Well, another one bites the dust. No, not another print newspaper going under -- I feel like we've leveled off on that front, thankfully -- but rather another restaurant critic shedding the mask of anonymity. This time, it's Rick Nelson of the Minneapolis StarTribune. He's been rather quiet on the review scene lately (the Kansas City Pitch's Charles Ferruzza and Carol Deptolla of the Milwaukee Journal Sentinel, too, but his face is already out there, and her anonymity's not going anywhere), though he did swing through Wisconsin not too long ago. Revealed faces, facing facts, busting chops -- the face, literal and figurative, is on my mind in this week's Flyover Friday.
I don't know where Lorenz lives if a golf course view is homey, but good livin, K.L.! This is one of those small reviews that reads way too promotional in its praise. Also, with a goofy name like "nines" getting easily lost amidst the regularly-lowercase nouns, grammar and punctuation are key -- and I feel like the editing on this one is a bit lax.
A perfectly cromulent mini-roundup review, if a little bit adrift in the front half; three deployments of the word "decided" in the course of five sentences. Could have used an additional paragraph or two per restaurant.
This review's a bit of a mess, but it's not all Acevedo's fault (though "review" is used where I think "revue" is meant): "Michelin-trained" is an odd way to describe a chef's experience, it's "la dolce vita," and both Acevedo and Blue Tomato biff the sausage name "n'duja." The menu was a key away (n'duka), and Acevedo misses in a different direction with "n'duma." Acevedo leaves too many internal monologue wonderings in the review where there should be definitive statements instead.
I love that Jackman and his guests razz this restaurant on its positively Fierian name. And there's nothing like an exhaustive barbecue review; this one goes on to mouthwatering lengths.
Okay, here's the thing. I give Abraham the business for being too brief, but it's not just length that I'm missing. It's this feeling that she could have walked in and looked around for a few minutes and written most of these comments, never having touched an arepa or forked a lime-marinated shrimp. Readers deserve a little more from a critic.
There's a little more room between the four-week marker and the date of this review's publication than there was with the State Journal's review last week -- but only a little. I still want to know what the rush is.
Austin sneaks into everywhere, including St. Louis. Sounds good though -- but how does a place like this make everything from scratch but not the tortillas? Isn't that, like, the easy part? I don't know. I don't run a restaurant.
Some editing mishaps in here, but this review clears the bar. I don't know that the rating echoes the text, though, unless it's four out of five.
A very conversational review. Reading about Moroccan food will never not make me miss Faouzi's here in Madison.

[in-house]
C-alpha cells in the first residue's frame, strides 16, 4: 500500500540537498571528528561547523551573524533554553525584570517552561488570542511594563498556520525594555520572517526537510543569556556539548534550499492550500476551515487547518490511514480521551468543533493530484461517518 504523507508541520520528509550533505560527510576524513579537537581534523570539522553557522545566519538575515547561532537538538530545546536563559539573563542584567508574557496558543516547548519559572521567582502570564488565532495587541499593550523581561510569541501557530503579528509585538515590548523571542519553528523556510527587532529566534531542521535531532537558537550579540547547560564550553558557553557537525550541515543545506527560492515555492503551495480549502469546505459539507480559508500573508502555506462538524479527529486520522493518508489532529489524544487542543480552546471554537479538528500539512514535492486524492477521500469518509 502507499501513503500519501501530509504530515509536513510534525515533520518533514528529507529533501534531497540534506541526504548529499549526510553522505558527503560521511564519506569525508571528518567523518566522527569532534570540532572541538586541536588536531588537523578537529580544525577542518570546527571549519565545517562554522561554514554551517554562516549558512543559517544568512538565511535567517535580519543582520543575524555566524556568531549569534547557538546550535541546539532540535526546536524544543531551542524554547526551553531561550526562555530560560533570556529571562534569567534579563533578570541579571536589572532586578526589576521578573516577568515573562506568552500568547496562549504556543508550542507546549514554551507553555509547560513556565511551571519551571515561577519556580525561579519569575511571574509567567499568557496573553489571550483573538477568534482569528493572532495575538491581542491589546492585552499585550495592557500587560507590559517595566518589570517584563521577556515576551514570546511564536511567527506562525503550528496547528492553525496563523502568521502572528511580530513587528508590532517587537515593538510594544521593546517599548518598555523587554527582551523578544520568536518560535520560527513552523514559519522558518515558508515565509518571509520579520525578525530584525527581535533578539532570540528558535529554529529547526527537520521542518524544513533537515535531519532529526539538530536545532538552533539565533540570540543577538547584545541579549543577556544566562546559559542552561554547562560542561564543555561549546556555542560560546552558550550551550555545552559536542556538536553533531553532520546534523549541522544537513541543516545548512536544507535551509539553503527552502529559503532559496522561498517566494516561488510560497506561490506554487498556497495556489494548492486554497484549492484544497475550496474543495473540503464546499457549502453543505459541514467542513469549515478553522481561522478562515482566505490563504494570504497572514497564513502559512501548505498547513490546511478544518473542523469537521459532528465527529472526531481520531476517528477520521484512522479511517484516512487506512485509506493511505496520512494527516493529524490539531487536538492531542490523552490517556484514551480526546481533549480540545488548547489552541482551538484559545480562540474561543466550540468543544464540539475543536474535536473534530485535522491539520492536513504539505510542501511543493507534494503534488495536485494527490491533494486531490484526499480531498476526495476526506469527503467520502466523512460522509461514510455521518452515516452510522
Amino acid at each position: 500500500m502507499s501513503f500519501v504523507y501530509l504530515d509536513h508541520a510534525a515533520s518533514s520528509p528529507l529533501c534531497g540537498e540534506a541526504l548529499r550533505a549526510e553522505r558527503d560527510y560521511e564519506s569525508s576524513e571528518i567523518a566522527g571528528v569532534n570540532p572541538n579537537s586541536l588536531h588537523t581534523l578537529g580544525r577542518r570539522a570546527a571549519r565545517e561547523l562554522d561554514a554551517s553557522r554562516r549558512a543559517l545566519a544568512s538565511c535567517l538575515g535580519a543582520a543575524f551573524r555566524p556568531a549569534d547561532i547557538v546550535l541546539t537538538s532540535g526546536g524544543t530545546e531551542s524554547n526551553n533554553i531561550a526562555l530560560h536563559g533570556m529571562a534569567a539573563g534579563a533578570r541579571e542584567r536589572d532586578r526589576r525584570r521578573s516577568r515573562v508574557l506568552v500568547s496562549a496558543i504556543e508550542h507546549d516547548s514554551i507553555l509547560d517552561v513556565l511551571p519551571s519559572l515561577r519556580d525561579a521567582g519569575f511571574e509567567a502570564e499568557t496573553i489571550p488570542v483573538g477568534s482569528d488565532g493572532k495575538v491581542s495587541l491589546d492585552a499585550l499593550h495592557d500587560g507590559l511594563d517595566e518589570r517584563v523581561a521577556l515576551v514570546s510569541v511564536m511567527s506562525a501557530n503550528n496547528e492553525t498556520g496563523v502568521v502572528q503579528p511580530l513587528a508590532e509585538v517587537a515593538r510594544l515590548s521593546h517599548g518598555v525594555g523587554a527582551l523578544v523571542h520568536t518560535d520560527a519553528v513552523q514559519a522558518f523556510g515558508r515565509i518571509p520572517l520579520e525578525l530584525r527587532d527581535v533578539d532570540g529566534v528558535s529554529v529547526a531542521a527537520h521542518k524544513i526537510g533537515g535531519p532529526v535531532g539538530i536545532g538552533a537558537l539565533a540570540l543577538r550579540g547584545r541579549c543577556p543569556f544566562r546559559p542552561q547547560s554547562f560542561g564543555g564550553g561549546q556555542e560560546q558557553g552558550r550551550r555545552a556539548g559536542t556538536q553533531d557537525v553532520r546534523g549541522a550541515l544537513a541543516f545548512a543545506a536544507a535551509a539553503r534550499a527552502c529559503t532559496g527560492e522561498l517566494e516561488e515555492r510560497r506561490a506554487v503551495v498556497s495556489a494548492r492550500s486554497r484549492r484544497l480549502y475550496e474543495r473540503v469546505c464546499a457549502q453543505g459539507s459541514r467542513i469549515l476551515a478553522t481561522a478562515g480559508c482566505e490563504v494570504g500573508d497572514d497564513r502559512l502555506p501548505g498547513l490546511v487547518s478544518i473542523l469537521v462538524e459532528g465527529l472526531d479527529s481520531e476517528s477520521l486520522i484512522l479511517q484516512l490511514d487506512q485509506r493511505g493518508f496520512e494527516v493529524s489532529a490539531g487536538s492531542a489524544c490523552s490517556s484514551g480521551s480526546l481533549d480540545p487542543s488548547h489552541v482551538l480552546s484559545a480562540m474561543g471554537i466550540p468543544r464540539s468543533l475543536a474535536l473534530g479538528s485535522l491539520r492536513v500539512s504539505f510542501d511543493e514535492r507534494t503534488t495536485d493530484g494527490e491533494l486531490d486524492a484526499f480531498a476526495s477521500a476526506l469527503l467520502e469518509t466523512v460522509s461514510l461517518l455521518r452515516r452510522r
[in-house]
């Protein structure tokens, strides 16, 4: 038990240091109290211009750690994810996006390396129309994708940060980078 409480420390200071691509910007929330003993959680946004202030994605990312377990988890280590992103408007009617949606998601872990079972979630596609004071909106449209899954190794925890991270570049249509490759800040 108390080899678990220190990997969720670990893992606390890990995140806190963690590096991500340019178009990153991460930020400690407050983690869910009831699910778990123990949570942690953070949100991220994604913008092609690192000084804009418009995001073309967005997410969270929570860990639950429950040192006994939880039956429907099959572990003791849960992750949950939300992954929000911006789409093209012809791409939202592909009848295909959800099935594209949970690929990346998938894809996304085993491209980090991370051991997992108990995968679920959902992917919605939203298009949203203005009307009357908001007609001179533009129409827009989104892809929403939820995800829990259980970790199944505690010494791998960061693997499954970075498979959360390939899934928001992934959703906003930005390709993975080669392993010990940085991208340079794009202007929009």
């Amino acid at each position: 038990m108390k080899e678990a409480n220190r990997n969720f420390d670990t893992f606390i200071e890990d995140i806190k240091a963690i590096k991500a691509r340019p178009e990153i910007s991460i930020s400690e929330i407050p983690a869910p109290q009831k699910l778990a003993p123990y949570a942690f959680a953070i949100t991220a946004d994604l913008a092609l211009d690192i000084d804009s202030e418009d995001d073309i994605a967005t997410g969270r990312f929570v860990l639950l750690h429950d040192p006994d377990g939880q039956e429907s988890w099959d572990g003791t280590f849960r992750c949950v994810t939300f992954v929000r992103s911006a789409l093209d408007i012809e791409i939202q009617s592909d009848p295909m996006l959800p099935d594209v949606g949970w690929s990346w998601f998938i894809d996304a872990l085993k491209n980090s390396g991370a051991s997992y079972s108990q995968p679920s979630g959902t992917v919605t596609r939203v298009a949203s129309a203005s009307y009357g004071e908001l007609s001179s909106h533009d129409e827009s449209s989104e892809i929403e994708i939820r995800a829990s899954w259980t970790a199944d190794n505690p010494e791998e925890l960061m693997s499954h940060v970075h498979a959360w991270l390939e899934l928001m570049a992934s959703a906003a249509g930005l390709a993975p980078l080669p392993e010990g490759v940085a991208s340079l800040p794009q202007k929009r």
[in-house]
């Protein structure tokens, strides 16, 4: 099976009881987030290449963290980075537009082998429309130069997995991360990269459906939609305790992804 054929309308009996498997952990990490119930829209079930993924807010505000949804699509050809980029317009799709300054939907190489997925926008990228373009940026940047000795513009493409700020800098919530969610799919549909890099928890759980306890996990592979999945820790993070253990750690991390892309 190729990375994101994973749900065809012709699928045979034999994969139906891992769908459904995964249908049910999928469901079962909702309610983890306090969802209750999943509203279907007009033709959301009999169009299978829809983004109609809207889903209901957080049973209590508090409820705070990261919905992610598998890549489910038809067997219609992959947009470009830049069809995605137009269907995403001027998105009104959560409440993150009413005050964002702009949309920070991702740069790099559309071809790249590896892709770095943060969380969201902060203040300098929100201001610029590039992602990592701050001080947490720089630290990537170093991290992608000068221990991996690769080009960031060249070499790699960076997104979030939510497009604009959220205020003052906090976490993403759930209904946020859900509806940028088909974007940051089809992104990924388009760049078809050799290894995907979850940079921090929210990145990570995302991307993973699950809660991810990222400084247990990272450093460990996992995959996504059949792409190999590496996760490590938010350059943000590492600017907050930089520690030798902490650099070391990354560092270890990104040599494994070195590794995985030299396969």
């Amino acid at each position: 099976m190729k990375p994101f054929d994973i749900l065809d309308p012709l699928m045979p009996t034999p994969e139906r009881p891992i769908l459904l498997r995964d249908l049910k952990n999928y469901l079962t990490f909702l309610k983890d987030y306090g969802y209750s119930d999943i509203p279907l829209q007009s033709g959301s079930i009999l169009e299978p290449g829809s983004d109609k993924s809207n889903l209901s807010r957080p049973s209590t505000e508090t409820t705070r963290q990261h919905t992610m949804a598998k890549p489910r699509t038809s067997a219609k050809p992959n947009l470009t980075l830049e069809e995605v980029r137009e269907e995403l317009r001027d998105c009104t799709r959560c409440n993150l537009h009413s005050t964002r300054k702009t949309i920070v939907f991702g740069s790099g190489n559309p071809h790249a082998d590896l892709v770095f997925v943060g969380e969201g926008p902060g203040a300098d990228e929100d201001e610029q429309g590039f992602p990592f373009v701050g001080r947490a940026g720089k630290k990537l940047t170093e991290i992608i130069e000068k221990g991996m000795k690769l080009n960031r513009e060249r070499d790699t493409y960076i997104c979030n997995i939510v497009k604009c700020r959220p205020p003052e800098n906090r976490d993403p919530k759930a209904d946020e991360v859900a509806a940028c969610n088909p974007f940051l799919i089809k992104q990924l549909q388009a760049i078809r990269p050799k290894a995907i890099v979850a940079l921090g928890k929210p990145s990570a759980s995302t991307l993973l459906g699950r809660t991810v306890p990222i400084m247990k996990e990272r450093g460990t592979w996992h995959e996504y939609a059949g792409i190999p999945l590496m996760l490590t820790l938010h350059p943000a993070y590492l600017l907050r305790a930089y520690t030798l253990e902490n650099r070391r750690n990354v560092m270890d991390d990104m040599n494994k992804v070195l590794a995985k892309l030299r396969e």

I actually saw this review pop up in my Facebook feed, which is unusual. Even more unusual: I'm fairly certain I'd never heard of Bonchon before, and it's apparently a Thing. Benton's unmoved but satisfied; I kind of wish I could see the old fuddy-duddy critic that Benton replaced review this place.
There's something about this review that doesn't read like a typical Darlington review; I think it's the lack of a statement placing this restaurant not only in a Madison context, but also a national one. This is not necessarily a complaint, just a statement on something he does frequently. I'm also sent down memory lane with this review, to Cortadito Express and the erstwhile presence of actual Central American street food on the near-near-east side.
I suppose I should stop complaining about the State Journal's one-visit policy. Funny story: when I last visited Willie Ty's for my review of it, a couple next to us at the bar was talking with the bartender, who mentioned that they'd been written up once or twice, but that they'd never had a real, full review. I figured the place would be excited when the Isthmus review came out, but the review never got posted on the restaurant's Facebook page. But of course, this sort-of review did. Oh well.
Proskocil isn't the regular OWH critic, but there isn't too much of a sense of just-filling-in-itis. A couple trips, a fairly broad view of the menu -- yep, this'll do fine.
It makes me happy every time someone gets to experience pelmeni for the first time, even though I question whether any pelmeni is as good as those at Paul's Pelmeni here in Madison. That they share a menu here with a banh-mi (misspelled in the most common way in this review) is a very odd but intriguing bit of synthesis.
Double oof. An almost universally negative review (Oof No. 1), that isn't nearly as much fun to read as, say, a Pete Wells skewering usually is (Oof No. 2). As with a previous review this week, I'm unsure how this even rates a two-star review -- and this scale is out of five.
The Reader doesn't label this as a review, but Sula himself refers to it as such in the post-script. It's short, and maybe the place just opened. I don't know. I do know there's a little bit of looking-down going on here, and I sort of get that -- it's semi-homemade fare done very tongue-in-cheekily -- but it's not like the walking taco just showed up on the scene a month ago. If it had been me writing this, I might have mentioned the idea of food-shame solely to discourage it; I certainly wouldn't have employed the "avoid eye contact with your one-night-stand" tone that Sula does.